The frame memory controller 120 improves the access speed to the frame memory 114 by making the access to the frame memory 114 exclusively a write access when plotting the three-dimensional image.

The local memory controller 121 is coupled to the local memory 115, the graphic hardware part 118 and the microprogram execution unit 119. The local memory controller 121 controls the writing of the microprograms and various data such as the color data (R, G, B, α), Z-value and window ID from the graphic hardware part 118 and the microprogram execution unit 119 to the local memory 115. The local memory controller 121 also controls the reading of the various data from the local memory 115 to the graphic hardware part 118 and the microprogram execution unit 119.

The local memory controller 121 copies texture type data such as (Z, S, T, Q, D) to the local memory 115 in addition to the color type data (R, G, B, α) when plotting the three-dimensional image. For this reason, it is unnecessary to store the texture type data in the frame memory 114, thereby making it possible to improve the access speed to the frame memory 114 and realize a high-speed processing.

The texture memory controller 122 is coupled to the texture memory 116, the graphic hardware part 118 and the microprogram execution unit 119. The texture memory controller 122 controls the reading of the texture data from the texture memory 116 to the graphic hardware part 118 and the microprogram execution unit 119 in response to requests from the graphic hardware part 118 and the microprogram execution unit 119. In addition, the texture memory controller 122 controls the writing of the texture data from the microprogram execution unit 119 to the texture memory 122 in response to a request from the microprogram execution unit 119.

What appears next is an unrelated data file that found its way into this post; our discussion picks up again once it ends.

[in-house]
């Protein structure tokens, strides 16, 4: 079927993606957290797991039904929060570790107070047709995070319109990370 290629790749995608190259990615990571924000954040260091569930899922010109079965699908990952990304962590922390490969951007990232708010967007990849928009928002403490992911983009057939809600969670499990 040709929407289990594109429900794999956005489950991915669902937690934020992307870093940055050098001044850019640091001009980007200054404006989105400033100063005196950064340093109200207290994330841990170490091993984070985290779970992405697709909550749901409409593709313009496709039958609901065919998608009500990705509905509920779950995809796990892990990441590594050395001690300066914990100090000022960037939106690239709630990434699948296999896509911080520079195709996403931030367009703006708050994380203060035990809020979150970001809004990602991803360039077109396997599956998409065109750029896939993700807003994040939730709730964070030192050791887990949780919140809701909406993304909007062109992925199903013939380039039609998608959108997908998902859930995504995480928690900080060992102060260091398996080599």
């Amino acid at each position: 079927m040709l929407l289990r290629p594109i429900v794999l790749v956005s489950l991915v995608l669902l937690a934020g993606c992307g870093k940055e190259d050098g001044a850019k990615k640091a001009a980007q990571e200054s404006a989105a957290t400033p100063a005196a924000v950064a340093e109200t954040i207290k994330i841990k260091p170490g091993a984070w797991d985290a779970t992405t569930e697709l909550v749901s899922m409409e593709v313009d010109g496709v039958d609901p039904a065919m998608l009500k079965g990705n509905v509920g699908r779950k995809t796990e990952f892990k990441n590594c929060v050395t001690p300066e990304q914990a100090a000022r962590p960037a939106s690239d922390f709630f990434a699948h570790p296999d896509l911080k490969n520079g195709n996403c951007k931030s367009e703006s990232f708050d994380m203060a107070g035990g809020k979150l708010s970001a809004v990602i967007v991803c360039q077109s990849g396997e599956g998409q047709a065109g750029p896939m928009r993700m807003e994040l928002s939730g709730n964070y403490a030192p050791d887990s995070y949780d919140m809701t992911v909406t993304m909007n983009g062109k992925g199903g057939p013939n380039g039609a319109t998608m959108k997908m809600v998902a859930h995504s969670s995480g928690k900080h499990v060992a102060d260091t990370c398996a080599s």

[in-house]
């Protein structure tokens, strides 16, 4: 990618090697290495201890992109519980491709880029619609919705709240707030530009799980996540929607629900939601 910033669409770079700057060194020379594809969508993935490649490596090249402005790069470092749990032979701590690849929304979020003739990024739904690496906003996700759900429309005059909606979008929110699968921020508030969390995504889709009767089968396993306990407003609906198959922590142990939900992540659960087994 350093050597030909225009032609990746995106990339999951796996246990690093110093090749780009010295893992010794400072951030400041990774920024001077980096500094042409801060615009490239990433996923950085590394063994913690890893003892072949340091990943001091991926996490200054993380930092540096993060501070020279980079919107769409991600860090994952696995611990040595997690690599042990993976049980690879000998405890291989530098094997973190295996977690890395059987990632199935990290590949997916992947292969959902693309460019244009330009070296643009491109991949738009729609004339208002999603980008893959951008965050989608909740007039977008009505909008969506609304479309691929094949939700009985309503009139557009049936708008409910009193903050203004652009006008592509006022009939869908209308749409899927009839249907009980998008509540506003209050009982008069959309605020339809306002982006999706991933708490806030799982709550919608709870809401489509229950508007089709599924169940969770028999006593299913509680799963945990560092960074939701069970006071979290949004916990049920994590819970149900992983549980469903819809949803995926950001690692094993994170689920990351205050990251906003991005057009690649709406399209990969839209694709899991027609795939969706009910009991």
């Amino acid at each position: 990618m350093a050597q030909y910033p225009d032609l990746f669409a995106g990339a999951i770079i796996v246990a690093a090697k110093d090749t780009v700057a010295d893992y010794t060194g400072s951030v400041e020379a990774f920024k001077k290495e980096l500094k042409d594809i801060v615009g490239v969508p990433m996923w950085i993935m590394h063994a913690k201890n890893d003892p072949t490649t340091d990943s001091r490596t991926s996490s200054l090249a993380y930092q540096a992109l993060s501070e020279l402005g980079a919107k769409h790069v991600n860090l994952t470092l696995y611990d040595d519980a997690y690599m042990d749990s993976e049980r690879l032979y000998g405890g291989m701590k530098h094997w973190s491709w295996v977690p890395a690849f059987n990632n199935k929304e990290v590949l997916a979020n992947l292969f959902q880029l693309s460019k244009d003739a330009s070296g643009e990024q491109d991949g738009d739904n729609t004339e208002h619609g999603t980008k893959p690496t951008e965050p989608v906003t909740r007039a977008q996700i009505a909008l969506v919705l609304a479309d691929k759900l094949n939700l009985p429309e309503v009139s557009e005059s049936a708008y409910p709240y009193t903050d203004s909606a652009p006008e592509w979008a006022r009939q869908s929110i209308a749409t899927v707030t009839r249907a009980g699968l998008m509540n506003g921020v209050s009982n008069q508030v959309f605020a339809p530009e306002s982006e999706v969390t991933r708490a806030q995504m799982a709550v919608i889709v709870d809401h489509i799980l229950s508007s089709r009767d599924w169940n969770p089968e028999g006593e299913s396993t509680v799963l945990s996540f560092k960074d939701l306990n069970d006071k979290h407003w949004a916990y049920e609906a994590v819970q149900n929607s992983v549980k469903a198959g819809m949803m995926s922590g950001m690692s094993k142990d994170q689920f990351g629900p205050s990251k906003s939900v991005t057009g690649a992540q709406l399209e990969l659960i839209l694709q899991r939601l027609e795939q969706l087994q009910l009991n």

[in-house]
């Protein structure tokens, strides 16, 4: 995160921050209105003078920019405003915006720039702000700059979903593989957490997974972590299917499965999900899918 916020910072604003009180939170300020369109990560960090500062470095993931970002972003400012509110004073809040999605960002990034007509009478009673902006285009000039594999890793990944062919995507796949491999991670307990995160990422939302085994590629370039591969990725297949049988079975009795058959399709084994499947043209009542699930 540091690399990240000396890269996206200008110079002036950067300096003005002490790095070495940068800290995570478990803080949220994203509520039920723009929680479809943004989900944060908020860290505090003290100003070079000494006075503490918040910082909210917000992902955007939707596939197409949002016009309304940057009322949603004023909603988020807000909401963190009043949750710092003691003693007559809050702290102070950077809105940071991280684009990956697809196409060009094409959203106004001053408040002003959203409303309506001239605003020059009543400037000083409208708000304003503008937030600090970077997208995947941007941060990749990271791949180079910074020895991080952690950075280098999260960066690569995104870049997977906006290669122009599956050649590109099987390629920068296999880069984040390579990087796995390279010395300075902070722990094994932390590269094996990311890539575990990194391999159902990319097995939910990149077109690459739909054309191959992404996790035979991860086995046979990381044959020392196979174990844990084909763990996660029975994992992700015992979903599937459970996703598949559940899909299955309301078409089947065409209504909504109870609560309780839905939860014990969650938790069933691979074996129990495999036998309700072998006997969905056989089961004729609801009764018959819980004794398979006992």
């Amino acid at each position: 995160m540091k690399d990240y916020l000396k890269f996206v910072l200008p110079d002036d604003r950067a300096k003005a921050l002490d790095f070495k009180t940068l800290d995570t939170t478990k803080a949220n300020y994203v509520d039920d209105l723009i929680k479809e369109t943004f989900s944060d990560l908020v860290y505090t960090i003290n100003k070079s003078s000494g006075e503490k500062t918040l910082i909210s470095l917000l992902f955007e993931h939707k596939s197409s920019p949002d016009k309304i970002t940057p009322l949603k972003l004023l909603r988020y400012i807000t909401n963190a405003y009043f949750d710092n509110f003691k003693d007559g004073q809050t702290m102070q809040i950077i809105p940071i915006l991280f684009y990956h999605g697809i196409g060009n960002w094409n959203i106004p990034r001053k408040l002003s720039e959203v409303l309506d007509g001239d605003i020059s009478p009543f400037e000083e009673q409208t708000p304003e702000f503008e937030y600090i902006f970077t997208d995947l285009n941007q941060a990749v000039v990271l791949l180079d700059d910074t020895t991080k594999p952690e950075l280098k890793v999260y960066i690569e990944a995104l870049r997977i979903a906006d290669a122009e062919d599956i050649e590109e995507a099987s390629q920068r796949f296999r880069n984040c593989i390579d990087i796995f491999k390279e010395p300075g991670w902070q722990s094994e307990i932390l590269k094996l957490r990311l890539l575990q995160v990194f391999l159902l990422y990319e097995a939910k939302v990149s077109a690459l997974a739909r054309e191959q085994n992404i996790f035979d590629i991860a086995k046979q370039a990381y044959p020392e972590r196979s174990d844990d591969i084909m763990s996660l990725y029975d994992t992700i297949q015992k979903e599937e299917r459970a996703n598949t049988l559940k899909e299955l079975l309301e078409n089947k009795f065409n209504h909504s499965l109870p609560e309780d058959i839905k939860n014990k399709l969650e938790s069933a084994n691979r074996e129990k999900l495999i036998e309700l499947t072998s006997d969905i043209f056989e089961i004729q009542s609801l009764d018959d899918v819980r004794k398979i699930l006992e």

By the provision of the frame memory controller 120, the local memory controller 121 and the texture memory controller 122, the graphic hardware part 118 and the microprogram execution unit 119 can make access to the frame memory 114, the local memory 115 and the texture memory 116. As a result, no memory access contention occurs, and it is possible to efficiently carry out the data processing since no wait time is introduced during the data processing.

The execution controller 128 controls the execution of an instruction fetch (F), an instruction analysis (D), a data read (R) and an operation execution/data store (E) in this order.